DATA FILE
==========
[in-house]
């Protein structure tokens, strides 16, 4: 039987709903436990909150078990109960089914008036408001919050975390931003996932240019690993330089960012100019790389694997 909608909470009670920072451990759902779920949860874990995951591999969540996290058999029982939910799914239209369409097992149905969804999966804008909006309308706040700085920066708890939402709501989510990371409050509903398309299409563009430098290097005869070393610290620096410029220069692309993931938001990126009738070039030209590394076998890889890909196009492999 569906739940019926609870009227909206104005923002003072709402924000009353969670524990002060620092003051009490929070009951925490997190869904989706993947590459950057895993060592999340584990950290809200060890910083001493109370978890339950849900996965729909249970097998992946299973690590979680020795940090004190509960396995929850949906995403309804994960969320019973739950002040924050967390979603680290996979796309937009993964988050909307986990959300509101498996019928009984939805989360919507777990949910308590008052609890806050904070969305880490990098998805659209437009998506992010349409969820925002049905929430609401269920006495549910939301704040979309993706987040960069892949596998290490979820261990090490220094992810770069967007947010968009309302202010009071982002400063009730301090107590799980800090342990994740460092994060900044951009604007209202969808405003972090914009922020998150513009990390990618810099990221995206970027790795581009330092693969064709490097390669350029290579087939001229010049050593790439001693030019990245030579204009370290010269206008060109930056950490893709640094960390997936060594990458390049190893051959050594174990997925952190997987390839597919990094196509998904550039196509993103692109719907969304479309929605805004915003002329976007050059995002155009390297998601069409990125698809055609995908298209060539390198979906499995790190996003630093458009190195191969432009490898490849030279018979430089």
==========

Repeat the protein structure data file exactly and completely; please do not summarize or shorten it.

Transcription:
[in-house]
């Protein structure tokens, strides 16, 4: 039987709903436990909150078990109960089914008036408001919050975390931003996932240019690993330089960012100019790389694997 909608909470009670920072451990759902779920949860874990995951591999969540996290058999029982939910799914239209369409097992149905969804999966804008909006309308706040700085920066708890939402709501989510990371409050509903398309299409563009430098290097005869070393610290620096410029220069692309993931938001990126009738070039030209590394076998890889890909196009492999 569906739940019926609870009227909206104005923002003072709402924000009353969670524990002060620092003051009490929070009951925490997190869904989706993947590459950057895993060592999340584990950290809200060890910083001493109370978890339950849900996965729909249970097998992946299973690590979680020795940090004190509960396995929850949906995403309804994960969320019973739950002040924050967390979603680290996979796309937009993964988050909307986990959300509101498996019928009984939805989360919507777990949910308590008052609890806050904070969305880490990098998805659209437009998506992010349409969820925002049905929430609401269920006495549910939301704040979309993706987040960069892949596998290490979820261990090490220094992810770069967007947010968009309302202010009071982002400063009730301090107590799980800090342990994740460092994060900044951009604007209202969808405003972090914009922020998150513009990390990618810099990221995206970027790795581009330092693969064709490097390669350029290579087939001229010049050593790439001693030019990245030579204009370290010269206008060109930056950490893709640094960390997936060594990458390049190893051959050594174990997925952190997987390839597919990094196509998904550039196509993103692109719907969304479309929605805004915003002329976007050059995002155009390297998601069409990125698809055609995908298209060539390198979906499995790190996003630093458009190195191969432009490898490849030279018979430089």